This book provides a glimpse under the curtain into the netherworld of the ancient Burmese performing arts. Backstage Mandalay reveals the private rituals of classical Burmese performers as they prepare for all-night festivals in the streets of upper Burma.
Myanmar (Burma) exists in a timewarp. The country is eighty-seven percent practicing Buddhist, studded with monasteries, pagodas, dirt-track roads, oxcarts and elegant villages much as they were when the West intruded little more than a century ago. The country is still farmed by water buffalo and its rituals remain true to their old-Asia form.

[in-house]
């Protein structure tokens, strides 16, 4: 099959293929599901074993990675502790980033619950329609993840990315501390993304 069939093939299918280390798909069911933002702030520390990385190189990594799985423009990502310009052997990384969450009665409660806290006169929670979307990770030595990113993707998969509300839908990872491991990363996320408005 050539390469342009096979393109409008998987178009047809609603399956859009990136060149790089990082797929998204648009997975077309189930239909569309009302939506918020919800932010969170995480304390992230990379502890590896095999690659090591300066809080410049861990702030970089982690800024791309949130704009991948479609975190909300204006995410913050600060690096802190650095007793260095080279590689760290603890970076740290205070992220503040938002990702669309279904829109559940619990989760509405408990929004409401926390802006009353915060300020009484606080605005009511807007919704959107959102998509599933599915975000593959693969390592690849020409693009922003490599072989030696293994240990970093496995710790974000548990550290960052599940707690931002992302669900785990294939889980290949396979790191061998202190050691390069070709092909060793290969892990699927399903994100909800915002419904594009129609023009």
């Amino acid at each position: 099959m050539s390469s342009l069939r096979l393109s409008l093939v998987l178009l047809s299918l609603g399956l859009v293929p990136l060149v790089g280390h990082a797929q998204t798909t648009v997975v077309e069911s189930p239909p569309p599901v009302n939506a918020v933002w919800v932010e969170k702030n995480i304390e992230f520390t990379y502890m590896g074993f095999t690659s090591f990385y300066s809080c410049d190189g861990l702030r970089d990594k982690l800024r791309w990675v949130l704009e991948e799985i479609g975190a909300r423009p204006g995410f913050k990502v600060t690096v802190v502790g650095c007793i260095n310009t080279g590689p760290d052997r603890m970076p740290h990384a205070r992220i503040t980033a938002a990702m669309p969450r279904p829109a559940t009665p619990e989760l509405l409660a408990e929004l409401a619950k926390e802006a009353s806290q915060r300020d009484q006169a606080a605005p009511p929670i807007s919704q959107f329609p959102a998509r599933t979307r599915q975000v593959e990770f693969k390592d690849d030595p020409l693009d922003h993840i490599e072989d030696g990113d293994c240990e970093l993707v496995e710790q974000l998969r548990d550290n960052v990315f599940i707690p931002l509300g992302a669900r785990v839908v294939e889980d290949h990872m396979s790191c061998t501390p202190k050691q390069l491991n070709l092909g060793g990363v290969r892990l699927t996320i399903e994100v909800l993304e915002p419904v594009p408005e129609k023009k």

This little-visited country is now increasingly in the news. But tourism remains at very low levels and many regions of the country are stictly off limits. This book, in the form of a photo essay captures an insider’s view of a fragile and mystical aspect of Burmese culture.
The curtain is drawn to reveal the back-stage of the Burmese theater; a world populated by animist spirit media (nakadaws), monsters from the Ramayana Buddhist texts, princesses (minthami) and princes (mintha). We go behind the scenes to see the preparations of these performers as they travel around the towns and countryside between temporary bamboo stages constructed for all-night festivals.
With contributing essays from Professor Ward Keeler and U Ohn Maung, this book is both a visual and informative testament to Burmese performing arts.